Wall Street's 'Short-Termism' Has It on the Wrong Side of the Trade
Society has become more long-term oriented than it's been in decades. Wall Street must adapt or be left behind.
Wall Street was fortunate because for a long time, its institutions were more long-term oriented than society, and it profited by shortening its time horizon to adjust. Securitization. The rise of shareholder activists and corporate raiders. Increasing leverage. Decreasing regulation. The rise of hedge funds, day trading, and high frequency trading. Investment banks cashing out by going public. Treating employees like any other financial asset. Long-term, values-driven Millennials have no desire to be a part of such a world.
It's time to go the other way. Increasing long-term commitments to employees, employers, partners, and investments. Taking investment banks private. Investing in enterprises for the long term without sweating the short-term volatility. This isn't naive idealism, it's the strategy coming winners will employ.
In this light, I'm encouraged by the trend of recent tech IPOs having dictatorial control over their companies. I want Marissa Mayer running Yahoo (NASDAQ:YHOO), not Dan Loeb. In the aggregate, it's a good thing that Mark Zuckerberg of Facebook (NASDAQ:FB), Mark Pincus of Zynga (NASDAQ:ZNGA), and Andrew Mason of Groupon (NASDAQ:GRPN) don't have to answer to shareholders. Of course, if their employees don't buy into their vision, they'll leave. That's the way it should be.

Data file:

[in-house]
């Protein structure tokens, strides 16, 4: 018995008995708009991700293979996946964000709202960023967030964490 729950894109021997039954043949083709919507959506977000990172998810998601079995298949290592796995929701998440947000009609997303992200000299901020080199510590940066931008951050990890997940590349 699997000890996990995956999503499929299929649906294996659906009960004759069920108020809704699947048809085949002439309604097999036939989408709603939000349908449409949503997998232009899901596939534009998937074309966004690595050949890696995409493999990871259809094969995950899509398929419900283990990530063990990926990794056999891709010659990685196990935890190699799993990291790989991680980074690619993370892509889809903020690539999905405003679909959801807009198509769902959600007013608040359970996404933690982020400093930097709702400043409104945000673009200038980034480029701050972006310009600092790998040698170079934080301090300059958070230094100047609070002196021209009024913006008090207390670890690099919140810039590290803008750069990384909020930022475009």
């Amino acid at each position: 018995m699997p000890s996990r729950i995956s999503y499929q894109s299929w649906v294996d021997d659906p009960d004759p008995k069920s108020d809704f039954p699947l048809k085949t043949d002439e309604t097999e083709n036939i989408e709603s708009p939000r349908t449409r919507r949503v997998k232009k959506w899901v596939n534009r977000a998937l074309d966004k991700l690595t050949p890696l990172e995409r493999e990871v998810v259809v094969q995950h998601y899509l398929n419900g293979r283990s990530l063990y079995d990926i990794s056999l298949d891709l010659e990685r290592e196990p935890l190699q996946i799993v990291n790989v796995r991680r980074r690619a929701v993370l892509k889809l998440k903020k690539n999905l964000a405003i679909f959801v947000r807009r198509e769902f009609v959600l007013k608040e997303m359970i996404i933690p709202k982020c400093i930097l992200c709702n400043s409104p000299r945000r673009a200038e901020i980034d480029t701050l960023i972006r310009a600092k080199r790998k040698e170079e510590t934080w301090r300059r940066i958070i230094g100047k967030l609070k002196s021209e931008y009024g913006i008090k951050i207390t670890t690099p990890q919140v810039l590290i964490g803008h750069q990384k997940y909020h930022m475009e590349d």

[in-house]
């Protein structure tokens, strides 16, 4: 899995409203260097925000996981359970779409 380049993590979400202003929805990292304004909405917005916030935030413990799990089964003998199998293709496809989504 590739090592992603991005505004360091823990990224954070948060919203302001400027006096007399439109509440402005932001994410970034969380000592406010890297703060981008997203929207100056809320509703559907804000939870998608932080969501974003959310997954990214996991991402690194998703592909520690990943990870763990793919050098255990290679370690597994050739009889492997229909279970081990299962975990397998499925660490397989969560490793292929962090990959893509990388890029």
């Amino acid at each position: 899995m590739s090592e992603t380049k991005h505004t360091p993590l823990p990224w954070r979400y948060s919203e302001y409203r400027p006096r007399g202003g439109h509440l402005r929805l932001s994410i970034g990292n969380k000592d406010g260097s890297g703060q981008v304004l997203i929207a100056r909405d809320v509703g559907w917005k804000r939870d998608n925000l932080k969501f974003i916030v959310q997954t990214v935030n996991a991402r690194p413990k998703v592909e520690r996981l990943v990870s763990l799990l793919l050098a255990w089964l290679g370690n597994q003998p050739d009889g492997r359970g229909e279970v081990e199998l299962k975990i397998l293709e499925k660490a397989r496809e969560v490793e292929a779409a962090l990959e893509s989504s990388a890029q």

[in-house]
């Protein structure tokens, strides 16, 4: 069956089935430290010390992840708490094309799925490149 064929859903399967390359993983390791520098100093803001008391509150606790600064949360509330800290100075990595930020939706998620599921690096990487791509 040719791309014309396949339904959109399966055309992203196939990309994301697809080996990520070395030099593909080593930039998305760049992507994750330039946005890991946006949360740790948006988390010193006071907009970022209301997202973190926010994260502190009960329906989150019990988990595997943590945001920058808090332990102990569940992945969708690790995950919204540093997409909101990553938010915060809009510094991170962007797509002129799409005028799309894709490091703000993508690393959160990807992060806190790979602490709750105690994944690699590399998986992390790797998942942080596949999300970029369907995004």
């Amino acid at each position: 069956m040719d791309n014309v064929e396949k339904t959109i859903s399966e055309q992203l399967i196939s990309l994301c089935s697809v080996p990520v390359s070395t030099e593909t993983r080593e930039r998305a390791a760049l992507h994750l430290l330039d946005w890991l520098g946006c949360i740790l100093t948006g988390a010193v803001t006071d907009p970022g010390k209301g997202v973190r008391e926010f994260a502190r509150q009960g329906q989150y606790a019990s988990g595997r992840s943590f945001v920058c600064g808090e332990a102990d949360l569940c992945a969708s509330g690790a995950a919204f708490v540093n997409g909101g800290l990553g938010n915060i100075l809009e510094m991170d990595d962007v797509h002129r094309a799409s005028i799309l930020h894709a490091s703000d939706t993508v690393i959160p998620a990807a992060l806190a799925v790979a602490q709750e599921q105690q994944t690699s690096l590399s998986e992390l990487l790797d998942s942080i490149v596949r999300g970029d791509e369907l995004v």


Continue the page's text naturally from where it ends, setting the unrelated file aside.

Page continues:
A lot of existing firms won't thrive in this new world. They were way too successful the old way and will stubbornly hold onto their power, focusing on cost-cutting and squeezing employees while they hope things go back to the way things were. But there's an enormous opportunity for those visionary and patient enough to be a part of the coming landscape. This is the biggest theme in finance over the next 20 years.
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